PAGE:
As we entered the New Year, I was filled with much excitement and hope of what the Lord will do in His church. This excitement was however slightly dowsed with various news of high-profile pastors in America who had fallen in sin or compromised their integrity as undershepherds. Some of these pastors were once men of God whose ministry had some influence in my life. Men whose ministry was undoubtedly anointed and Spirit empowered; and the question I ask is, what happened along the way? How did they find themselves where they currently are?
As I studied through the book of Kings, I was also reminded that king Solomon, who was blessed by God with wisdom, glory, and riches, eventually did not wholly follow the Lord. Solomon was the king who once dedicated the temple where God’s presence visibly appeared in a form of a cloud (1 Kings 8:10-11), yet he somehow lost his way as the years went on.
In 1 Kings 11:4-7, we are told, “For when Solomon was old his wives turned away his heart after other gods, and his heart was not wholly true to the Lord his God, as was the heart of David his father. For Solomon went after Ashtoreth the goddess of the Sidonians, and after Milcom the abomination of the Ammonites. So Solomon did what was evil in the sight of the Lord and did not wholly follow the Lord, as David his father had done. Then Solomon built a high place for Chemosh the abomination of Moab, and for Molech the abomination of the Ammonites, on the mountain east of Jerusalem”.
What can we learn from Solomon to help us stay the course of faith?
- Being wise in your own eyes – Solomon was blessed with great wisdom, knowledge, and insight, and often knowledge has a way of puffing itself up above spiritual matters. Solomon may have thought to himself that idols are not truly gods. Carved images representing various gods are but the work of men, hence this knowledge may have influenced his decision making. This is the idea that worship is all about the heart, hence physical substances may have little or no impact on one’s faith.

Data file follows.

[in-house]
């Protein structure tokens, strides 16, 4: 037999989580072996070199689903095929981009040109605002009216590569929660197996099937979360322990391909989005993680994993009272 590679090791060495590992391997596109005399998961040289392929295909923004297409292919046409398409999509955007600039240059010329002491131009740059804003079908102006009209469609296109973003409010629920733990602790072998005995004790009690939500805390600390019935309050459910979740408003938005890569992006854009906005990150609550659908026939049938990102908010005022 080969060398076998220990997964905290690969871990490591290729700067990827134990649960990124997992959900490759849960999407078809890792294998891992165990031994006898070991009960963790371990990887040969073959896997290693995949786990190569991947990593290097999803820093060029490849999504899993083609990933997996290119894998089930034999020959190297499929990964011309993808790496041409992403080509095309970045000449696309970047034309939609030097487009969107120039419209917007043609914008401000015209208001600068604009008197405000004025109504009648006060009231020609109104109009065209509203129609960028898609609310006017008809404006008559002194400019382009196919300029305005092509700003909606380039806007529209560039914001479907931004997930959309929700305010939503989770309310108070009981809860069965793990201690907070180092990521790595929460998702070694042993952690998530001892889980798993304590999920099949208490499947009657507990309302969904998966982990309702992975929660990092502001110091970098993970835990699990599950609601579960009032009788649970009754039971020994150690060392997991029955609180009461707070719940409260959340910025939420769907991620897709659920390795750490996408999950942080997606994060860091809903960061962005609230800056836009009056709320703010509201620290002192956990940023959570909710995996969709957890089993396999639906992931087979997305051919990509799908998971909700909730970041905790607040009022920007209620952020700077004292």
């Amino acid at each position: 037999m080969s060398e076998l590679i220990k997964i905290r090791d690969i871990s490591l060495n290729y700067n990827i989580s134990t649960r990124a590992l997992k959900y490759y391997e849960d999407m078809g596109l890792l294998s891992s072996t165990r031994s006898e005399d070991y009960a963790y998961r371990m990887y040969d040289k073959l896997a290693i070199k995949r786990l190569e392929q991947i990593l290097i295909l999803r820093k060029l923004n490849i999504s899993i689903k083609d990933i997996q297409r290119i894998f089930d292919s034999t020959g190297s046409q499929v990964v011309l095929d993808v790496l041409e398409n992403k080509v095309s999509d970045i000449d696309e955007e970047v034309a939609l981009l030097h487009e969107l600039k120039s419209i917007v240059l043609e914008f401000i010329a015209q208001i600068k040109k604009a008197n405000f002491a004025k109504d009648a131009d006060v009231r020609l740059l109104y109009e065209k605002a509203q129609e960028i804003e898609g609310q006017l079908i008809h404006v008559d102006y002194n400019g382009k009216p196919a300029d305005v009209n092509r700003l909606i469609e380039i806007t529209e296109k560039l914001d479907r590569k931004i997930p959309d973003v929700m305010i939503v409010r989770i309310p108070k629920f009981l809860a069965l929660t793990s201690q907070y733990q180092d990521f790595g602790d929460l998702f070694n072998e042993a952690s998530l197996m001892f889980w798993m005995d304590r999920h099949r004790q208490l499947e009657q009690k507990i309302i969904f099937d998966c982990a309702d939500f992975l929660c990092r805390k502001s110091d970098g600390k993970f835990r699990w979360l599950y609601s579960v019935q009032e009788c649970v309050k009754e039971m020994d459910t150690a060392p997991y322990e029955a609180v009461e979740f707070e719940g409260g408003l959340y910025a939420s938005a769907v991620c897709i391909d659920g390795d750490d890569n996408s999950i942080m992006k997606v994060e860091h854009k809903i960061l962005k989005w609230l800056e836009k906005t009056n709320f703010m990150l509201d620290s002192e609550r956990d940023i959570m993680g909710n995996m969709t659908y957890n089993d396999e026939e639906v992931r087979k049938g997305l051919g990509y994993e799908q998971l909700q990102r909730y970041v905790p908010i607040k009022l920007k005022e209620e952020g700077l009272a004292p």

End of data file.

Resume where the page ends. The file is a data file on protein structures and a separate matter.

- Excessive pleasure seeking – In the book of Ecclesiastes, Solomon admitted to giving himself to pleasure to find meaning and satisfaction in it (Ecclesiastes 2:1-3). Solomon was also said to have married 700 wives with an additional 300 concubines (1 Kings 11:3), most of which was believed to be for political purposes. While this may appear to be somewhat justifiable in his effort to maintain peace, the dangers of overindulgence, especially regarding matters of the heart, was what eventually led Solomon astray.
- Being content with true worship – Often church ministry and worship can sometimes feel repetitive, which then has the risk of gradually losing its appeal given time. The songs that once thrilled you, may soon not have the same impact it once did. The Gospel message that once brought you to your knees, may soon feel like the same old message of the Cross. The call to live a life worthy of the calling, may soon feel a bit too restrictive. The human tendency to experiment, to try new things and to break out of the norm, is what often leads to heresy and idolatry. Regarding this, Paul the Apostle said, “But godliness with contentment is great gain” 1 Timothy 6:6. Being content with the Lord and being a part of the church helps us to stay the course of faith.
In scripture we are further reminded that, “For whatever was written in former days was written for our instruction, that through endurance and through the encouragement of the Scriptures we might have hope” Romans 15:4.
It is my prayer that as you reflect on the life of Solomon, you may be instructed and strengthened to stay the course of faith to the end.